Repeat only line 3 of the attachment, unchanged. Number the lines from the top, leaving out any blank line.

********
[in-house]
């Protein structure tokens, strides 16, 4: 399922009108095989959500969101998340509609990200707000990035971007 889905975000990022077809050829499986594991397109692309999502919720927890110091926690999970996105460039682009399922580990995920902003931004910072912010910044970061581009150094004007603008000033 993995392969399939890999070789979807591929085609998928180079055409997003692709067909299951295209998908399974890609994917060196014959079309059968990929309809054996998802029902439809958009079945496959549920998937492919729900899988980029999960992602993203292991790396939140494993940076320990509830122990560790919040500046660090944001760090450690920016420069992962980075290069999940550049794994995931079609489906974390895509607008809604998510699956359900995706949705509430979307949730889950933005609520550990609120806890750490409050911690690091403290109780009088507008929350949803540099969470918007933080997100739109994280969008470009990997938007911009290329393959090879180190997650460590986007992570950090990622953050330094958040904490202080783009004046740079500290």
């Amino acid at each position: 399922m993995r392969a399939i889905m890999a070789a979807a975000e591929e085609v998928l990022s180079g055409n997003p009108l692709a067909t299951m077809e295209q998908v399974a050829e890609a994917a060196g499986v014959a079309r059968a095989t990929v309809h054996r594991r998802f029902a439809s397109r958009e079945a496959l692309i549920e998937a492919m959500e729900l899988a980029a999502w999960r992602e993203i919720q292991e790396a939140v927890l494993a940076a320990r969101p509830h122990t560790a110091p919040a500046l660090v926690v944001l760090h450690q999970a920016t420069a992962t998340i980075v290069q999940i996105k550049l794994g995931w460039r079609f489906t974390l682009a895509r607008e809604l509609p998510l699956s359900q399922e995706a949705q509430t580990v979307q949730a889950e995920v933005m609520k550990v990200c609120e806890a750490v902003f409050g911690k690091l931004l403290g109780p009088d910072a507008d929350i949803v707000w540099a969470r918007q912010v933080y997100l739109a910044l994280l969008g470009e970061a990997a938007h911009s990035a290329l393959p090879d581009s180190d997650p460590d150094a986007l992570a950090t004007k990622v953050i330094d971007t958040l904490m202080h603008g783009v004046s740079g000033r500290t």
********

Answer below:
């Amino acid at each position: 399922m993995r392969a399939i889905m890999a070789a979807a975000e591929e085609v998928l990022s180079g055409n997003p009108l692709a067909t299951m077809e295209q998908v399974a050829e890609a994917a060196g499986v014959a079309r059968a095989t990929v309809h054996r594991r998802f029902a439809s397109r958009e079945a496959l692309i549920e998937a492919m959500e729900l899988a980029a999502w999960r992602e993203i919720q292991e790396a939140v927890l494993a940076a320990r969101p509830h122990t560790a110091p919040a500046l660090v926690v944001l760090h450690q999970a920016t420069a992962t998340i980075v290069q999940i996105k550049l794994g995931w460039r079609f489906t974390l682009a895509r607008e809604l509609p998510l699956s359900q399922e995706a949705q509430t580990v979307q949730a889950e995920v933005m609520k550990v990200c609120e806890a750490v902003f409050g911690k690091l931004l403290g109780p009088d910072a507008d929350i949803v707000w540099a969470r918007q912010v933080y997100l739109a910044l994280l969008g470009e970061a990997a938007h911009s990035a290329l393959p090879d581009s180190d997650p460590d150094a986007l992570a950090t004007k990622v953050i330094d971007t958040l904490m202080h603008g783009v004046s740079g000033r500290t």